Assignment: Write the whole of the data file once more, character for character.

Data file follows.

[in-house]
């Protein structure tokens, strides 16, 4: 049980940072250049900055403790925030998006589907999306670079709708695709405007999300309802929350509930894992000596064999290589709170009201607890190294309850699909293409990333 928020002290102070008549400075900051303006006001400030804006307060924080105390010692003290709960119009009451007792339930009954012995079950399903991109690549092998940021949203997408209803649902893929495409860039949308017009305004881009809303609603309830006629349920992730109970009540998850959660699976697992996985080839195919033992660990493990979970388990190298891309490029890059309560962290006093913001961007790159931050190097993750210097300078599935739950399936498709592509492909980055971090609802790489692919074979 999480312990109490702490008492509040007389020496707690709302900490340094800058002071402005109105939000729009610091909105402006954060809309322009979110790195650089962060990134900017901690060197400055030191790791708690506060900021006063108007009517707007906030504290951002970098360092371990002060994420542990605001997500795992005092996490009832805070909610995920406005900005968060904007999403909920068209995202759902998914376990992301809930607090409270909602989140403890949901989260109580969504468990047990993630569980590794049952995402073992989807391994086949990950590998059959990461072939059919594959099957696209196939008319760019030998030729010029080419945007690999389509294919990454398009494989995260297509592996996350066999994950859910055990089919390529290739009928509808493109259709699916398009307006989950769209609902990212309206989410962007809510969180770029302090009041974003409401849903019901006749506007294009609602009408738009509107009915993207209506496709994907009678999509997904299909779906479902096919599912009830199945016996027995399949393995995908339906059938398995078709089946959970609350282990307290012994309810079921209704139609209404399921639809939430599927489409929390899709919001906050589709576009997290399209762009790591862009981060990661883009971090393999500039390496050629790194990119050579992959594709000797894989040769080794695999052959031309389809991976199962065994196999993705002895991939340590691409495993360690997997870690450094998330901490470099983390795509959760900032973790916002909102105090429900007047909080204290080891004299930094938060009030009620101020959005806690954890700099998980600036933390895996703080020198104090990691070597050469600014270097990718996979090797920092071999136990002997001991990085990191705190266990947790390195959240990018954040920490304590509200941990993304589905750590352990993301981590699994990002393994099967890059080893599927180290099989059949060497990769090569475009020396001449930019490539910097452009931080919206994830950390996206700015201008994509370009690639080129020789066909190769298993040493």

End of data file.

[in-house]
């Protein structure tokens, strides 16, 4: 049980940072250049900055403790925030998006589907999306670079709708695709405007999300309802929350509930894992000596064999290589709170009201607890190294309850699909293409990333 928020002290102070008549400075900051303006006001400030804006307060924080105390010692003290709960119009009451007792339930009954012995079950399903991109690549092998940021949203997408209803649902893929495409860039949308017009305004881009809303609603309830006629349920992730109970009540998850959660699976697992996985080839195919033992660990493990979970388990190298891309490029890059309560962290006093913001961007790159931050190097993750210097300078599935739950399936498709592509492909980055971090609802790489692919074979 999480312990109490702490008492509040007389020496707690709302900490340094800058002071402005109105939000729009610091909105402006954060809309322009979110790195650089962060990134900017901690060197400055030191790791708690506060900021006063108007009517707007906030504290951002970098360092371990002060994420542990605001997500795992005092996490009832805070909610995920406005900005968060904007999403909920068209995202759902998914376990992301809930607090409270909602989140403890949901989260109580969504468990047990993630569980590794049952995402073992989807391994086949990950590998059959990461072939059919594959099957696209196939008319760019030998030729010029080419945007690999389509294919990454398009494989995260297509592996996350066999994950859910055990089919390529290739009928509808493109259709699916398009307006989950769209609902990212309206989410962007809510969180770029302090009041974003409401849903019901006749506007294009609602009408738009509107009915993207209506496709994907009678999509997904299909779906479902096919599912009830199945016996027995399949393995995908339906059938398995078709089946959970609350282990307290012994309810079921209704139609209404399921639809939430599927489409929390899709919001906050589709576009997290399209762009790591862009981060990661883009971090393999500039390496050629790194990119050579992959594709000797894989040769080794695999052959031309389809991976199962065994196999993705002895991939340590691409495993360690997997870690450094998330901490470099983390795509959760900032973790916002909102105090429900007047909080204290080891004299930094938060009030009620101020959005806690954890700099998980600036933390895996703080020198104090990691070597050469600014270097990718996979090797920092071999136990002997001991990085990191705190266990947790390195959240990018954040920490304590509200941990993304589905750590352990993301981590699994990002393994099967890059080893599927180290099989059949060497990769090569475009020396001449930019490539910097452009931080919206994830950390996206700015201008994509370009690639080129020789066909190769298993040493």